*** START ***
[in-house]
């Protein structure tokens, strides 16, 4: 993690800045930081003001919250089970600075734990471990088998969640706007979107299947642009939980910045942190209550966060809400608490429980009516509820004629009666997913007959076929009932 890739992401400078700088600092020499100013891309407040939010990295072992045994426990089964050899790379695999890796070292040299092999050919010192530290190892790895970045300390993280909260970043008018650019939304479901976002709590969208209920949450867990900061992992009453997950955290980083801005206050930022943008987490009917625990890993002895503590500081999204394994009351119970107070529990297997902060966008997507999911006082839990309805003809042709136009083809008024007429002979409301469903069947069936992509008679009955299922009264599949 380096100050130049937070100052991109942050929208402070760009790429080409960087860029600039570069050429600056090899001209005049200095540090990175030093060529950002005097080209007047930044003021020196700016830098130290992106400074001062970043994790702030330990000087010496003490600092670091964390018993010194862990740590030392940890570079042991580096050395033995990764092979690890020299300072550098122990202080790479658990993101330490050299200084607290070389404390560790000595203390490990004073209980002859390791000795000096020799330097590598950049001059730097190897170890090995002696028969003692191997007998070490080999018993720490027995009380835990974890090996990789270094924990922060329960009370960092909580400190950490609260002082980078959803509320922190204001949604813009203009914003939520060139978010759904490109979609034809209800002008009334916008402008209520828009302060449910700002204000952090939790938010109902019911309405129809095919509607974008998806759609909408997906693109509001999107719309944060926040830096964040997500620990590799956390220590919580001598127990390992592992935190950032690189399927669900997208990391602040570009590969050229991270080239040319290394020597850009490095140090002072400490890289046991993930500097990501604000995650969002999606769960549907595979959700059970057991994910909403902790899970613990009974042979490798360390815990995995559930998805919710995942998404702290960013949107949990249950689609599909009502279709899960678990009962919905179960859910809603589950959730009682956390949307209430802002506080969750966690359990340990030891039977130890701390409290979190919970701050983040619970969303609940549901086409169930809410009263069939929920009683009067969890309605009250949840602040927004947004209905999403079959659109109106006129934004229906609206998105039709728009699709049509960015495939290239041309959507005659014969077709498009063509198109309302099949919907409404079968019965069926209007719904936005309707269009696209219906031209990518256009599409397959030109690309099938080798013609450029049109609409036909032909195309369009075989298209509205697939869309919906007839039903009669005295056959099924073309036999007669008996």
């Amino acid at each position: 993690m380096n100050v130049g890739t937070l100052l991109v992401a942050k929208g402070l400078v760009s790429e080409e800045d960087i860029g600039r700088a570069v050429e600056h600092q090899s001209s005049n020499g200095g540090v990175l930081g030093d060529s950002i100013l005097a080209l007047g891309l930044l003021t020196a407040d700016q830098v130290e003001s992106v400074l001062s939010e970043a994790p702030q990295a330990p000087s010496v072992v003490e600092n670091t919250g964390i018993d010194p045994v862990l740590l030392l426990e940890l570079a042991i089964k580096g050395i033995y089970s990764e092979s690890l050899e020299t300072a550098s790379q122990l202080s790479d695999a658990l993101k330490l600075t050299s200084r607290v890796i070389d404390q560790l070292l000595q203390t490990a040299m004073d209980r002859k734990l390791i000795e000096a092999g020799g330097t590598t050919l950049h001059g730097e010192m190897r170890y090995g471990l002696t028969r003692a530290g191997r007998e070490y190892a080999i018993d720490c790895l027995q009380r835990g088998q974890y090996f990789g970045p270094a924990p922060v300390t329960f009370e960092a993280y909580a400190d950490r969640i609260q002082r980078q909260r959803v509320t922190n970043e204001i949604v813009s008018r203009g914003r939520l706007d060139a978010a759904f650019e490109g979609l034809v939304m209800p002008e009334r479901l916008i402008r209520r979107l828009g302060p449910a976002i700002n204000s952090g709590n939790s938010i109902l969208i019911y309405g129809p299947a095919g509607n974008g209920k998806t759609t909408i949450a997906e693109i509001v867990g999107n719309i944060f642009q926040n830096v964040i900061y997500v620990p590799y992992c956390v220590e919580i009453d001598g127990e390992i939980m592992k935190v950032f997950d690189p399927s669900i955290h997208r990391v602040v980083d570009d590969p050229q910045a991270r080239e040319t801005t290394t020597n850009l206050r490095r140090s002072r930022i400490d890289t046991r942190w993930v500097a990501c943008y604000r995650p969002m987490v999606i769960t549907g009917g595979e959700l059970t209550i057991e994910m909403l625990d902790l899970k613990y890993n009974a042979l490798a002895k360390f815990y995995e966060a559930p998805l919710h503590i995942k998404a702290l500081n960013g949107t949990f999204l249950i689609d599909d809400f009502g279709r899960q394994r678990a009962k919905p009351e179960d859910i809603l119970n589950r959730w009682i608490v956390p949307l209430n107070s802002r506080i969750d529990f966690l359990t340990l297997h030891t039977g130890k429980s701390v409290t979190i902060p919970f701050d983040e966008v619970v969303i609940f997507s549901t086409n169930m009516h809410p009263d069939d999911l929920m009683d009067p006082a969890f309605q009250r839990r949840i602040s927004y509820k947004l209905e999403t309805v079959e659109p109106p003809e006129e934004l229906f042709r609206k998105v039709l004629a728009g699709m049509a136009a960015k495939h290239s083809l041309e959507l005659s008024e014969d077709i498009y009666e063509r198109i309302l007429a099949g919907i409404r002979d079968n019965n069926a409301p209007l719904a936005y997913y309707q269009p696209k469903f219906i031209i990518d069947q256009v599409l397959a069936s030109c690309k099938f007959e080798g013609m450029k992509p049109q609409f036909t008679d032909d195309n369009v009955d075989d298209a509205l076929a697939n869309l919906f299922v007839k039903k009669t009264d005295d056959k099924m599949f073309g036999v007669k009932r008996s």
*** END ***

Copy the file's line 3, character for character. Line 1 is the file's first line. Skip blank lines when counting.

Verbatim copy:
């Amino acid at each position: 993690m380096n100050v130049g890739t937070l100052l991109v992401a942050k929208g402070l400078v760009s790429e080409e800045d960087i860029g600039r700088a570069v050429e600056h600092q090899s001209s005049n020499g200095g540090v990175l930081g030093d060529s950002i100013l005097a080209l007047g891309l930044l003021t020196a407040d700016q830098v130290e003001s992106v400074l001062s939010e970043a994790p702030q990295a330990p000087s010496v072992v003490e600092n670091t919250g964390i018993d010194p045994v862990l740590l030392l426990e940890l570079a042991i089964k580096g050395i033995y089970s990764e092979s690890l050899e020299t300072a550098s790379q122990l202080s790479d695999a658990l993101k330490l600075t050299s200084r607290v890796i070389d404390q560790l070292l000595q203390t490990a040299m004073d209980r002859k734990l390791i000795e000096a092999g020799g330097t590598t050919l950049h001059g730097e010192m190897r170890y090995g471990l002696t028969r003692a530290g191997r007998e070490y190892a080999i018993d720490c790895l027995q009380r835990g088998q974890y090996f990789g970045p270094a924990p922060v300390t329960f009370e960092a993280y909580a400190d950490r969640i609260q002082r980078q909260r959803v509320t922190n970043e204001i949604v813009s008018r203009g914003r939520l706007d060139a978010a759904f650019e490109g979609l034809v939304m209800p002008e009334r479901l916008i402008r209520r979107l828009g302060p449910a976002i700002n204000s952090g709590n939790s938010i109902l969208i019911y309405g129809p299947a095919g509607n974008g209920k998806t759609t909408i949450a997906e693109i509001v867990g999107n719309i944060f642009q926040n830096v964040i900061y997500v620990p590799y992992c956390v220590e919580i009453d001598g127990e390992i939980m592992k935190v950032f997950d690189p399927s669900i955290h997208r990391v602040v980083d570009d590969p050229q910045a991270r080239e040319t801005t290394t020597n850009l206050r490095r140090s002072r930022i400490d890289t046991r942190w993930v500097a990501c943008y604000r995650p969002m987490v999606i769960t549907g009917g595979e959700l059970t209550i057991e994910m909403l625990d902790l899970k613990y890993n009974a042979l490798a002895k360390f815990y995995e966060a559930p998805l919710h503590i995942k998404a702290l500081n960013g949107t949990f999204l249950i689609d599909d809400f009502g279709r899960q394994r678990a009962k919905p009351e179960d859910i809603l119970n589950r959730w009682i608490v956390p949307l209430n107070s802002r506080i969750d529990f966690l359990t340990l297997h030891t039977g130890k429980s701390v409290t979190i902060p919970f701050d983040e966008v619970v969303i609940f997507s549901t086409n169930m009516h809410p009263d069939d999911l929920m009683d009067p006082a969890f309605q009250r839990r949840i602040s927004y509820k947004l209905e999403t309805v079959e659109p109106p003809e006129e934004l229906f042709r609206k998105v039709l004629a728009g699709m049509a136009a960015k495939h290239s083809l041309e959507l005659s008024e014969d077709i498009y009666e063509r198109i309302l007429a099949g919907i409404r002979d079968n019965n069926a409301p209007l719904a936005y997913y309707q269009p696209k469903f219906i031209i990518d069947q256009v599409l397959a069936s030109c690309k099938f007959e080798g013609m450029k992509p049109q609409f036909t008679d032909d195309n369009v009955d075989d298209a509205l076929a697939n869309l919906f299922v007839k039903k009669t009264d005295d056959k099924m599949f073309g036999v007669k009932r008996s």